VoICE Immunization Evidence: Geographic inequity
Significant evidence of geographic inequity in vaccine coverage exists within countries, within states, and between populations living in rural, peri-urban, and urban areas.
Key Evidence: In India, inequities in vaccination coverage exist between states, within states, and in urban vs. rural settings. Lower parental education resulted in lower coverage, girls had lower coverage than boys and infants born to families with a large number of children also had lower coverage than others. A direct relationship between household wealth and coverage was also found.
Key Evidence: Full immunization coverage, within the Democratic Republic of Congo, varies drastically by region. In the province with the lowest coverage, approximately 5% of children were fully immunized, while in the province with highest coverage, over 70% of children were fully immunized.
Key Evidence: Inequity in vaccination coverage in India was found between states, within states, and in urban vs. rural. Lower parental education resulted in lower coverage, girls had lower coverage than boys, and infants born to families with a large number of children also had lower coverage than others. A direct relationship between household wealth and coverage was also found.
Those living farther from health facilities are less likely to be immunized, or to be immunized on time, than children living closer to facilities.
Key Evidence: An study using GIS to quantify the percent of pregnant women in Mozambique without access to tetanus toxoid (TT) vaccine at varying distances from health facilities estimated that if women cannot travel more than 5 km to a TT immunization site there will be almost 18,000 neonatal tetanus cases each year that could be prevented, costing the country more than US$362 million in treatment costs and lost productivity. Covering 99% of women with TT will currently require people to travel up to 35 km to obtain an immunization.
From the VoICE Editors: GIS, a geospatial information system, is a computer system capable of capturing, storing, analyzing, and displaying geographically referenced information.
Key Evidence: Children in Tanzania living 5 km or greater distance from the nearest healthcare facility were less likely to be immunized than children living less than 5 km from facilities. Compared to children living close a health facility, children far from a health facility had almost three times the risk of missing out on BCG, 84% higher risk of missing the third dose of DTP, and 48% higher risk of missing the first dose of measles-containing vaccine. Of children who did receive BCG, those living more than 5 km from facilities were 26% more likely to received BCG vaccine late than children close to the facility.
Key Evidence: In an analysis of of data from India’s National Family Health Survey showed that, despite a decline in urban-rural and gender differences over time, girls and children residing in rural areas remained disadvantaged. Moreover, regions that had the lowest gender inequality in 1992 observed an increase in gender difference over time. Similarly, urban-rural inequality increased in one region during the data collection period.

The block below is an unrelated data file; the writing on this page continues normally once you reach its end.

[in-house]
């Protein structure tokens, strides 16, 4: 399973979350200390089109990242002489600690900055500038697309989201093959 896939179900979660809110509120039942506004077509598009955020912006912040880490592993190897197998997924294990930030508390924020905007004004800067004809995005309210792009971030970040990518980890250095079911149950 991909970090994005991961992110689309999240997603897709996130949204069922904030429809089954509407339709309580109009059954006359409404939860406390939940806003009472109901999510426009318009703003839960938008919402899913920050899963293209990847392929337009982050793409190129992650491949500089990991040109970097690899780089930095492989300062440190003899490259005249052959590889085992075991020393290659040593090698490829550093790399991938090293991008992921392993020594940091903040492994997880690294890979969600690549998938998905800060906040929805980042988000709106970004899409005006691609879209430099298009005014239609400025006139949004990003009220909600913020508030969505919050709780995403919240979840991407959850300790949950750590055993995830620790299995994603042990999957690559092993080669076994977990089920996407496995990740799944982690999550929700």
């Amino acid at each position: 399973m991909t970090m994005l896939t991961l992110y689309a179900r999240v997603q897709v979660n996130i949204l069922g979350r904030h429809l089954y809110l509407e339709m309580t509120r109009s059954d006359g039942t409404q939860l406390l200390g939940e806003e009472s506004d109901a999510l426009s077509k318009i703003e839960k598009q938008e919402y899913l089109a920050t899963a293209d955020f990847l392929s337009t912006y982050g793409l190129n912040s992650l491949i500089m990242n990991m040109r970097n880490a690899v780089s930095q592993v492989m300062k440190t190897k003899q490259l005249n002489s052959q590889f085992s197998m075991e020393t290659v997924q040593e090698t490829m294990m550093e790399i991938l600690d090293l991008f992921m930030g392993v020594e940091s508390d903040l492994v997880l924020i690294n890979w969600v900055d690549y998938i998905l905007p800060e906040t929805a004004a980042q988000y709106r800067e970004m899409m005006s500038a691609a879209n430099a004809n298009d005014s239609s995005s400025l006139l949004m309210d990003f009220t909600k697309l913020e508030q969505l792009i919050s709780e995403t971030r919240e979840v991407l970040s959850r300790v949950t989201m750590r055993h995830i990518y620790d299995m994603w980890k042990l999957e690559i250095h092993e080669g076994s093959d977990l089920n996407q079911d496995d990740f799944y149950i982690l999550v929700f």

Key Evidence: A study in Kenya estimated that the failure to vaccinate the 21% of children considered hard-to-reach (living beyond a 5 km radius of a vaccination post) against measles would result — over 4 years — in more than 1,400 measles cases, 257 deaths, and cost nearly US$10 million, mainly in productivity losses from caretakers missing work.
Children living in slum conditions who are at greater risk of infectious diseases than those in urban areas are less likely to be vaccinated.
Key Evidence: Children in slum settings have higher burdens of vaccine-preventable disease (one study found children in slums in Manila, Philippines were 9 times more likely to have tuberculosis than other urban children) and lower rates of immunization (a study in Niger found 35% coverage in slums vs. 86% in non-slum urban areas).
Key Evidence: Wealth and mother’s education are significant predictors of vaccination rates in both urban and rural settings. However, low paternal education, lack of antenatal care, and home births were significantly associated with low vaccination rates only in rural settings. This suggests the need for tailored vaccine programs.
From the VoICE editors: This study compared the significance of risk factors for low vaccination rates in rural versus urban settings in Tanzania.
Key Evidence: Children living in urban areas are significantly more likely to be only partially immunized compared to children in rural areas. In this study, the authors suggest this may be the result of the tendency for those living in urban slums to move frequently, resulting in only partial immunization.
From the VoICE Editors: In this study, conducted in India, no significant difference was found in rates of non-vaccination (children receiving no vaccines) in rural versus urban communities.
Key Evidence: Globally, coverage of the third dose of DTP is 8% higher among urban dwellers compared to children raised in a rural environment.